It could also be that OWA assembles the <BASE href= from what ever Host: header the client, the proxy in this case) supplies, in the request (big qestion mark here)
Worth trying though..
At least try adding the OWA FQDN name to your hosts file and wrtie the ProxyPass, and ProxyPassReverse directives with FQDN.

/b
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fromano2802Author Commented:
Hi bummerlord,

The problem I see here is that the name of the server hosting OWA is not visible outside my FW, the only FQDNs visible are www.mydomain.com and webmail.mydomain.com.
So, even if I specify a name for my FW (I can't connect directly to my OWA server), this won't be resolved by an external DNS.

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GnsCommented:
> I can't use port 80 on the firewall to map OWA because that port has already been used for other purposes.

And you cannot add a "virtual external interface" with a separate address? webmail and www both point to the same target address, don't they?
You should at least be able to set up and test it without changing the public webmail DNS reference.
Or perhaps you only have one public IP address? In that case ... bummer (:-).

Hans-Eriks suggestion looks really unpalatable (no reflection on him), but workable.
My employer drew approximately the same conclusion as David Marshall and his crew. Personally I detest OWA and would have prefered some simpler IMAP-based solution (especially after IIS lockdown "turned off" the ability to change password "remote"). If you go with a public OWA, use SSL and some SecurID like system (we chose RSA-ACE and SecurID).

I'll try to simulate this ... since we do have a M-Sexchange 2000, I should be able to verify its "workability".

-- glenn
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bummerlordCommented:
fromano2802, If www.mydomain.com resolvs to the IP maped to the proxy server, then you will have problem knowing what site to proxy for. It's possible that you may have to add another A record to the external DNS (pointing out the same IP as www.mydomain.com, or you could use CNAME) and use that name in /etc/hosts and in your Proxy directives in httpd.conf. (you'll have to use a virtual host for this other name, put the proxypass directives for owa in there only)

As Gns suggests.. use SSL for this site at least.
If you can't, then .... damn! You should! ;-)

(Remember to compile openssl from source, disable SSLv2 etc etc)

/b


/b
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bummerlordCommented:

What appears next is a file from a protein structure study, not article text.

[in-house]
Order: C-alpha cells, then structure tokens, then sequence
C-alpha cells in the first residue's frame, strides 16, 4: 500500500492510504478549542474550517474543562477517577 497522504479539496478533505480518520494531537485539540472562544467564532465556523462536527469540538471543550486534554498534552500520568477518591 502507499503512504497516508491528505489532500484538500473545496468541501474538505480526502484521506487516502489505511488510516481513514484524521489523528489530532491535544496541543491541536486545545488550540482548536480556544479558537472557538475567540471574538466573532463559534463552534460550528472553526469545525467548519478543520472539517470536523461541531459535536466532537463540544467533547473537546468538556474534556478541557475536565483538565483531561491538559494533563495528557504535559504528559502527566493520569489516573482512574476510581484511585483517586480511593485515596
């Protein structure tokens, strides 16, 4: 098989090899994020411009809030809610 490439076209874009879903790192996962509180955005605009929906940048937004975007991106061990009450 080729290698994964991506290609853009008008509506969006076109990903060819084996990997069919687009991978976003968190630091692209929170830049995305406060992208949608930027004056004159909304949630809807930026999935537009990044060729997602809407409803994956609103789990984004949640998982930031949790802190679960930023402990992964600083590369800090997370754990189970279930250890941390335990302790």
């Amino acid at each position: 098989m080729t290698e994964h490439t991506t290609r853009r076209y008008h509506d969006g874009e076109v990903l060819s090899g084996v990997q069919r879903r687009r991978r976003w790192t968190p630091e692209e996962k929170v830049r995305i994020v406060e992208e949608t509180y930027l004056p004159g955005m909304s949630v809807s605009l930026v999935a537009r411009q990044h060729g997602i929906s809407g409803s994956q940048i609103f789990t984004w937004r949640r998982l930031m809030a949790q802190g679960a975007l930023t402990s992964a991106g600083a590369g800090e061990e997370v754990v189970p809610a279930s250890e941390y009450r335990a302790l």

IS that a double "/b" .. or am I drunk already?!;-)
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fromano2802Author Commented:
Bummerlord, I have just one public IP address and www and webmail are pointing to it.
I didn't have any problem before (when I was using OWA 5.5) and I don't have any problem now to proxy the requests for www and for webmail. Infact I use 2 different Virtual Hosts in my httpd.conf for that.
As you suggest the proxypass directive for owa is only in the webmail VH.
Anyway, I managed to make OWA listening to another port adding a new Exchange HTTP Virual Host, now I have to solve the problem of the host name returned by owa.

SSL... well I am seriously thinking about it... but one step at the time, before I need to make owa running the way I want. :)
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bummerlordCommented:
ok, webmail.yourdomain.com is for the OWA (or did I get this all wrong?)
If you add webmail.yourdomain.com to the hosts file in your proxy pointing to 192.168.0.1 and use the FQDN in your proxypass directives... does that fix the returned hostname from OWA?
/b
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CleanupPingCommented:
fromano2802:
This old question needs to be finalized -- accept an answer, split points, or get a refund.  For information on your options, please click here-> http:/help/closing.jsp#1 
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TheWeakestLinkCommented:
No comment has been added lately, so it's time to clean up this TA.
I will leave a recommendation in the Cleanup topic area that this question is:
Split points between Gns and bummerlord
Please leave any comments here within the next seven days.

PLEASE DO NOT ACCEPT THIS COMMENT AS AN ANSWER!

TheWeakestLink